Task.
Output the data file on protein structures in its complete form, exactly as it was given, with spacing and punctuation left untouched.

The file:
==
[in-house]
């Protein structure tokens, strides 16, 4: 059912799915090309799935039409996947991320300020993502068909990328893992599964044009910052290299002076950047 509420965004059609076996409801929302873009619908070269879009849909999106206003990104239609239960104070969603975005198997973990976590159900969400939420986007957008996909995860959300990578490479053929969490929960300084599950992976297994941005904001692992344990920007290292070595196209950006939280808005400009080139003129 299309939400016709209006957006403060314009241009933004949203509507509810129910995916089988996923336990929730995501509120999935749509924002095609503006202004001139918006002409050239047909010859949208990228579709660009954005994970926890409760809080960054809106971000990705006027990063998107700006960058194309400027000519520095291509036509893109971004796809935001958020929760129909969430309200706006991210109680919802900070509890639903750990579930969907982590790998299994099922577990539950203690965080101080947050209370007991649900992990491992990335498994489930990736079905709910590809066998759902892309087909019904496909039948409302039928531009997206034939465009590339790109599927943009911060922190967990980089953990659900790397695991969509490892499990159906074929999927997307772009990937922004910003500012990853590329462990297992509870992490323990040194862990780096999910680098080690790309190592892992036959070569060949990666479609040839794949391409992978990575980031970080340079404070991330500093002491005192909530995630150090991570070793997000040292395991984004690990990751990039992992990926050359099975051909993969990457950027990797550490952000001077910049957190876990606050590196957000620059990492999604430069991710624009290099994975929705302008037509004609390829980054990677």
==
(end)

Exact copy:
[in-house]
């Protein structure tokens, strides 16, 4: 059912799915090309799935039409996947991320300020993502068909990328893992599964044009910052290299002076950047 509420965004059609076996409801929302873009619908070269879009849909999106206003990104239609239960104070969603975005198997973990976590159900969400939420986007957008996909995860959300990578490479053929969490929960300084599950992976297994941005904001692992344990920007290292070595196209950006939280808005400009080139003129 299309939400016709209006957006403060314009241009933004949203509507509810129910995916089988996923336990929730995501509120999935749509924002095609503006202004001139918006002409050239047909010859949208990228579709660009954005994970926890409760809080960054809106971000990705006027990063998107700006960058194309400027000519520095291509036509893109971004796809935001958020929760129909969430309200706006991210109680919802900070509890639903750990579930969907982590790998299994099922577990539950203690965080101080947050209370007991649900992990491992990335498994489930990736079905709910590809066998759902892309087909019904496909039948409302039928531009997206034939465009590339790109599927943009911060922190967990980089953990659900790397695991969509490892499990159906074929999927997307772009990937922004910003500012990853590329462990297992509870992490323990040194862990780096999910680098080690790309190592892992036959070569060949990666479609040839794949391409992978990575980031970080340079404070991330500093002491005192909530995630150090991570070793997000040292395991984004690990990751990039992992990926050359099975051909993969990457950027990797550490952000001077910049957190876990606050590196957000620059990492999604430069991710624009290099994975929705302008037509004609390829980054990677």